"The high water and swift current carries raw sewage from overburdened treatment plants, animal waste and pesticides from farm fields, and spilled fuel," AP's Jim Salter reports. "Contaminated water can carry bacteria such as E. coli that can cause gastrointestinal illness, reproductive problems and neurological disorders, according to the Centers for Disease Control and Prevention. Infants, young children, pregnant women, elderly people, and people with compromised immune systems are particularly vulnerable."
According the National Ground Water Association, the 1.1 million private wells at risk span 300 counties in Illinois, Indiana, Iowa, Kansas, Kentucky, Missouri, Minnesota, Nebraska, Wisconsin, and South Dakota. The National Weather Service warned that the threat could persist well into spring because of upcoming snowmelt in northern states.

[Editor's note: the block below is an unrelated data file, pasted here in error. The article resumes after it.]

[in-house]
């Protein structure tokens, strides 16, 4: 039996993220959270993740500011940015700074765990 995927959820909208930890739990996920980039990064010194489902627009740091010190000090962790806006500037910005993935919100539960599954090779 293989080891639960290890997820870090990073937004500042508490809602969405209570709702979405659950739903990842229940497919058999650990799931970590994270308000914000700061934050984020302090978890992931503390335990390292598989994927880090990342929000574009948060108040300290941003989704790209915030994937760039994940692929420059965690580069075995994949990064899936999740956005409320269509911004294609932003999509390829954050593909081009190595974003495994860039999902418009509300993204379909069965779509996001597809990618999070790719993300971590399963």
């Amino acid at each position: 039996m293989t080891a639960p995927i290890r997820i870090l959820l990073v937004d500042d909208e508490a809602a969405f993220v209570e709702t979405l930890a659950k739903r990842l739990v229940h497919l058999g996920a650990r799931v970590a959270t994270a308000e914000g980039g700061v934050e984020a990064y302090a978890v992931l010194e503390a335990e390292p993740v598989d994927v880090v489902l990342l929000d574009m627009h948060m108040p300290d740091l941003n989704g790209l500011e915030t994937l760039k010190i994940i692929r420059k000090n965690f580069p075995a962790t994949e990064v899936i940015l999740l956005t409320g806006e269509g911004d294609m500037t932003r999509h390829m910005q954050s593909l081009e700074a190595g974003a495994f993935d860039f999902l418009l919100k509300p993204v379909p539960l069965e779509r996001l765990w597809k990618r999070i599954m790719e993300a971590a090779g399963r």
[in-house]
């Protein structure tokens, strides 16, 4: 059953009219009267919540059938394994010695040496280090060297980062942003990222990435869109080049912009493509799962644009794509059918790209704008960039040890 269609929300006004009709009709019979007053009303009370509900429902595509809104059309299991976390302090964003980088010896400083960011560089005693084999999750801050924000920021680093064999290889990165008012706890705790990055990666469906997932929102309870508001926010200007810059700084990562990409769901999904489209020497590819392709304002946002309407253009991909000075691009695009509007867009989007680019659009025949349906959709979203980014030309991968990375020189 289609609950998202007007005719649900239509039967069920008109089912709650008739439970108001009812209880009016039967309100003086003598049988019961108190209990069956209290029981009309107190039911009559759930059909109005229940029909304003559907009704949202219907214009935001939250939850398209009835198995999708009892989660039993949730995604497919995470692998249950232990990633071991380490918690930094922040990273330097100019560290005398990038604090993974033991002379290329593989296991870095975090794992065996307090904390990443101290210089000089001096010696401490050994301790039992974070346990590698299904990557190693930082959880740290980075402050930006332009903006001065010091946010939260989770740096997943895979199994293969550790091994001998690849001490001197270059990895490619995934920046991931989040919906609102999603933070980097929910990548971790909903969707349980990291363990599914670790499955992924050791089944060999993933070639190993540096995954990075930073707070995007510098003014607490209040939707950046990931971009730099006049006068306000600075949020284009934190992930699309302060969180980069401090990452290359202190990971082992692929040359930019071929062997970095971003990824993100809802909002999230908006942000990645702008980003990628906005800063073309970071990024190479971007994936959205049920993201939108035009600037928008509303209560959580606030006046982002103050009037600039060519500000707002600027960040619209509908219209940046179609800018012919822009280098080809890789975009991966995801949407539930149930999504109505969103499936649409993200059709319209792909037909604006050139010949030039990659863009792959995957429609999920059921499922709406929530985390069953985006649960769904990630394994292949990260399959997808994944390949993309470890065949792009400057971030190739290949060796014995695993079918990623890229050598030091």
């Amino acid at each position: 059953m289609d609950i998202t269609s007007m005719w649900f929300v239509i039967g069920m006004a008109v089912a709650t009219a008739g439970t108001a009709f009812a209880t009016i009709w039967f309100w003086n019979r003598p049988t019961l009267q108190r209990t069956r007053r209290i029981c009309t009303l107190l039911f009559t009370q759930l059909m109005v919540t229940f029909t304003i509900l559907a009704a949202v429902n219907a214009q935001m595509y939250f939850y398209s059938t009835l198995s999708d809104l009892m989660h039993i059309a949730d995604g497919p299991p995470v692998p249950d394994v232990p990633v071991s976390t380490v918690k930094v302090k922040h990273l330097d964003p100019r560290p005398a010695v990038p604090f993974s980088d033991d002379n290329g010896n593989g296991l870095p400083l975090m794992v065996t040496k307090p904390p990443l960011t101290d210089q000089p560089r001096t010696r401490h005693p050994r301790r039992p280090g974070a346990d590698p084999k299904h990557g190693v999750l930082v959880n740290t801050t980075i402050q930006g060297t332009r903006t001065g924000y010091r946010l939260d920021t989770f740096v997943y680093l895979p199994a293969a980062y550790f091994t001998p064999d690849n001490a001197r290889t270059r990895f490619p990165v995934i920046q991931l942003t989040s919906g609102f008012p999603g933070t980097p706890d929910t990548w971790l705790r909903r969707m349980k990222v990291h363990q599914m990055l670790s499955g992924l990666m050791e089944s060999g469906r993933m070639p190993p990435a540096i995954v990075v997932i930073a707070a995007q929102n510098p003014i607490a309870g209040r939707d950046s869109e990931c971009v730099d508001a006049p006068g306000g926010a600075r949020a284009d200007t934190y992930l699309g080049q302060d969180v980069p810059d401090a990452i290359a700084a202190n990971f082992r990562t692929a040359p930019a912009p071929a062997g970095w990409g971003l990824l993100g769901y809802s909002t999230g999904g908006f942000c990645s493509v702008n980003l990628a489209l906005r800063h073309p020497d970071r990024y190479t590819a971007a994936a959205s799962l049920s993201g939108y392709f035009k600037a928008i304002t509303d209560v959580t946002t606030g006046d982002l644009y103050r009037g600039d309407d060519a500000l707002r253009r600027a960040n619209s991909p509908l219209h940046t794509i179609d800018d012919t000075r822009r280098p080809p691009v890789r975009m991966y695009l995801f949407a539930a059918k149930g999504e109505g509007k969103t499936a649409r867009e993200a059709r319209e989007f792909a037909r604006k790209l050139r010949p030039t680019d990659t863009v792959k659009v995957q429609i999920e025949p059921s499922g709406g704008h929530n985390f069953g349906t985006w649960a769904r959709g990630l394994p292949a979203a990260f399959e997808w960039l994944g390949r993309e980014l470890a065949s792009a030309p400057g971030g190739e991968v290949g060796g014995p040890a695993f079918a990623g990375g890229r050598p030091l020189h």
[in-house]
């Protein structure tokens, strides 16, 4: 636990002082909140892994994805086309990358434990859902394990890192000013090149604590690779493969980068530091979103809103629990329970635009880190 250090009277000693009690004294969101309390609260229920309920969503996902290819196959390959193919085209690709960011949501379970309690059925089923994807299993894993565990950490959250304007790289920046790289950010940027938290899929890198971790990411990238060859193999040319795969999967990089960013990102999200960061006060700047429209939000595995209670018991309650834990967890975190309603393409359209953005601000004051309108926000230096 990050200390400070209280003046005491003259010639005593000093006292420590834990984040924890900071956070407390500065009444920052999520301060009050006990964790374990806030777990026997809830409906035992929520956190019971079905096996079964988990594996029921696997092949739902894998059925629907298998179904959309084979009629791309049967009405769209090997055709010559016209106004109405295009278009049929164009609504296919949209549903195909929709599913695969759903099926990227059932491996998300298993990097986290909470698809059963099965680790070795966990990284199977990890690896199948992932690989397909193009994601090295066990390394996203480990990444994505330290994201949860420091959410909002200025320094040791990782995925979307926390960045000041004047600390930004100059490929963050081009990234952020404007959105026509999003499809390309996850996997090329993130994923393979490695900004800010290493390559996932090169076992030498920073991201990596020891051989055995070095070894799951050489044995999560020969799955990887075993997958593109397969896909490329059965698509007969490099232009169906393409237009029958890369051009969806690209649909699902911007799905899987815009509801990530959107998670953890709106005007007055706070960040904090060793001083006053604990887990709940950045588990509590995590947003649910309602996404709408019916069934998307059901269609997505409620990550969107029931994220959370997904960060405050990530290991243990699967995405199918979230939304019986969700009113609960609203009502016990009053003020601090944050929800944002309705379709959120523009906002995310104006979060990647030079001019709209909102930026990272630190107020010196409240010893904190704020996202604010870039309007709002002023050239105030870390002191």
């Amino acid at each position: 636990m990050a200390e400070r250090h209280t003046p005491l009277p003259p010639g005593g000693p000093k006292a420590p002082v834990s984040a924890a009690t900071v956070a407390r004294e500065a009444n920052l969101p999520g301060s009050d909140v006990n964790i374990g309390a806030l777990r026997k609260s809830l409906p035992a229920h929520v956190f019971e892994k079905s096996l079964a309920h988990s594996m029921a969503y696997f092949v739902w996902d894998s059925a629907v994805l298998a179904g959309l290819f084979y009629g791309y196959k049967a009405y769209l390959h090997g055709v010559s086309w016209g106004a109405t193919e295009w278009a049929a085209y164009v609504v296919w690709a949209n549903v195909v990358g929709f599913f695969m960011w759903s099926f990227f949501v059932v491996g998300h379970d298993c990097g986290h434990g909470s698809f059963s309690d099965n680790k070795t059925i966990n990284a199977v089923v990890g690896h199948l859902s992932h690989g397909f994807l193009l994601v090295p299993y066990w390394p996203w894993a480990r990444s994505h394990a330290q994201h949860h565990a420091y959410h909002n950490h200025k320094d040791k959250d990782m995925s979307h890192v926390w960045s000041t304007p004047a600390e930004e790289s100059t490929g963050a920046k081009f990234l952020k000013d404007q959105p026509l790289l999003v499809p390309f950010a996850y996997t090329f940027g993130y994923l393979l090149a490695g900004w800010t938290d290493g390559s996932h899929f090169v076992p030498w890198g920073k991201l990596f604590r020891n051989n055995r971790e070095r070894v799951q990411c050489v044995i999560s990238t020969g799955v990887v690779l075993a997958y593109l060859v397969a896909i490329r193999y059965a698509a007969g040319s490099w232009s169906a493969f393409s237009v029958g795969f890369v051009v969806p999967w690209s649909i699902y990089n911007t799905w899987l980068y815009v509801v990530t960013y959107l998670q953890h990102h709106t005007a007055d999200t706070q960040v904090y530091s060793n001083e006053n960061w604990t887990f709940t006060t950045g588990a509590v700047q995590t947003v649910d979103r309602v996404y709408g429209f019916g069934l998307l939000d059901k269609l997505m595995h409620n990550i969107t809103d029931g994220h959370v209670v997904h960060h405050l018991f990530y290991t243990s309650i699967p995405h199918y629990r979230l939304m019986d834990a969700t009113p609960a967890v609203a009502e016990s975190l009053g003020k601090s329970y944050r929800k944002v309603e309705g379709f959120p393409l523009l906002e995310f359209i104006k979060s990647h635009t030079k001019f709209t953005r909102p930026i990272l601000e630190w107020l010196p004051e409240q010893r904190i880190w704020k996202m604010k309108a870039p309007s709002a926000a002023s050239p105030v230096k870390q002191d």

The flooding could also cause some Superfund sites to leach contaminants that could get into local water supplies. The Environmental Protection Agency is assessing two such sites for groundwater contamination: the Nebraska Ordnance Plant in Mead, and the Conservation Chemical Corp. in Kansas City, Mo. "The Mead site operated as a munitions plant from 1942 to 1956 and its disposal of radioactive waste and other chemicals led to groundwater contamination. The EPA says it has not found evidence that any hazardous contaminants were released by the flooding" but will "evaluate the sites further as floodwaters recede," AP reports.